“Bollard Pull” is a term frequently used to describe the pulling power of tugs in recent years. This term, which is in English, is translated into Turkish as "Pull Force", "Pull Force" or "Hook Force".

The hook power or pulling force of a tug is essentially proportional to its power in BHP (Break Horse Power); so we can calculate the hook force of a tugboat with small deviations for which we know the BHP force. However, there are other factors that affect hook strength. These are the propeller type of the tug, whether the propeller is nozzle (with sleeve) or without nozzle (without sleeve), the boat's slenderness, draft and trim are the most obvious.

* Bollard Pull Test Certificate (Germanischer Lloyd)*

How to measure bollard pull? There are two methods for this: the first is measured by connecting to the measuring device in the real environment, the second is measured in the virtual environment. The reason why it is called "Bollard Pull" is because of the actual ambient measurement. As it can be understood from its literal translation (Bollard=Baba, Pull=Towing), the maximum pulling force that the tugboat can apply with the propeller power is calculated, which is attached to a rope (with hook or bollard) attached to a fixed bollard at the quay.

The marine environment in which this test is performed is important for accurate results. The area where the test is carried out must be free of waves, currents and at least 20 meters of water depth. Again, the length of the rope used in this test is also important in order to get accurate results.

Bollard Pull measurement unit is "TON".

Bollard Pull defines the towing capacity of a tug when there is no road on it.

The perception on this subject is often wrong. When the phrase "a tugboat with a pulling force of 40 tons" is said, it is assumed that the tugboat will apply this force in any situation, for example, while traveling at a certain speed. However, the hook force of a tug moving at its maximum speed drops to zero; because in this case, the tugboat in question spends all its propeller power to move through the water.

As we will indicate with a formula below, as the speed increases, the bollard pull value decreases proportionally.

For this reason, we need to know that the hook force of a tugboat that will interfere with a tanker moving at 10 knots in the Bosphorus will be close to zero if this speed does not decrease.

(There are exceptional cases where this example I gave is not valid due to different resistance factors: except the use of the tugboat, where the tanker is tethered from the stern to brake. This is a special case where the hydrostatic resistance of the tug is also included in the hook force. But the same is not the case if the tugboat is leaning from the side, for example, on a tanker traveling at 10 knots, because in this case the tug will use the propeller power more to move through the water.)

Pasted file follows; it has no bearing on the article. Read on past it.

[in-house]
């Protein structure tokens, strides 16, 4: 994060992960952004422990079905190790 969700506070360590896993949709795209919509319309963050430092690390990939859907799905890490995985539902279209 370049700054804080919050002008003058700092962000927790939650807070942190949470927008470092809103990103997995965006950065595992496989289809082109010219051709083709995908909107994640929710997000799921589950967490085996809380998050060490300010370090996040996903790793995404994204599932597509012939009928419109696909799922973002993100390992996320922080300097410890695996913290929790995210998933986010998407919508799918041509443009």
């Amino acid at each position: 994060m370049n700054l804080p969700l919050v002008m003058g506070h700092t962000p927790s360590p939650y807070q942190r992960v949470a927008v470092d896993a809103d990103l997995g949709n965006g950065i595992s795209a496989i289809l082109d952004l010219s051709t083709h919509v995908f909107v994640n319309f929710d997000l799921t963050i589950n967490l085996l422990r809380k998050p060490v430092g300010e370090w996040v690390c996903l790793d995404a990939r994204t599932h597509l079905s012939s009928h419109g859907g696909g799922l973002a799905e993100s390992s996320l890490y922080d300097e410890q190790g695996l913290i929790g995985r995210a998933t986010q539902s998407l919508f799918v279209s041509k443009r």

So how should we read the given "Bollard Pull" of a tug?

The Bollard Pull is essentially a useful metric to tell you how useful a tug can be when towing a stationary ship or object. It is especially useful to know the bollard pull value when towing a sitting ship in rescue aid activities or lifting the ship from the pier in port operations.

Bollard pull is usually calculated by the class society that classifies the tug by testing in a "real" environment (testing can also be done in virtual environment). This test is done when the tug is first built, but the bollard pull test needs to be done again later (Overhaul) when large machinery repairs or maintenance is done on the tug. The tugboat owners who have this test have a document showing the bollard pull value.

Bollard pull value, like horsepower, is a sought-after value for marketing a tugboat. For this reason, it is a value whose value and effectiveness can be exaggerated from time to time by the manufacturers. However, there is a simple method for calculating the bollard pull value. Let's examine this simple method first:

The difference between the nozzle (with sleeve) propeller and the propeller without nozzle (without sleeve)

In terms of pulling power, the propeller systems (nozzle propeller) placed in a sleeve have a 20%-30% advantage over the propellers without nozzles. For this reason, the calculation method for subtracting the pulling force from horsepower, which we mentioned above, is done separately according to the propeller systems with and without nozzles.

According to this;

In a tugboat with a conventional, nozzleless propeller system, dividing the horsepower in BHP by 100 gives the tug's pulling power (Bollard Pull) in tons.

In a tugboat with a nozzle (sleeve) propeller system, dividing the horsepower in BHP by 85 gives the pulling power (Bollard Pull) of the tug in tons.

For example; The engine power of the tugboat named TDİ Kızkulesi, which has a nozzle system Schottel propeller and serves in İzmir Port, is 4200 BHP. When we divide 4200 by 85, we get 49.4. Indeed, the tested BP value of the TDI Maiden's Tower tug is 50 tons.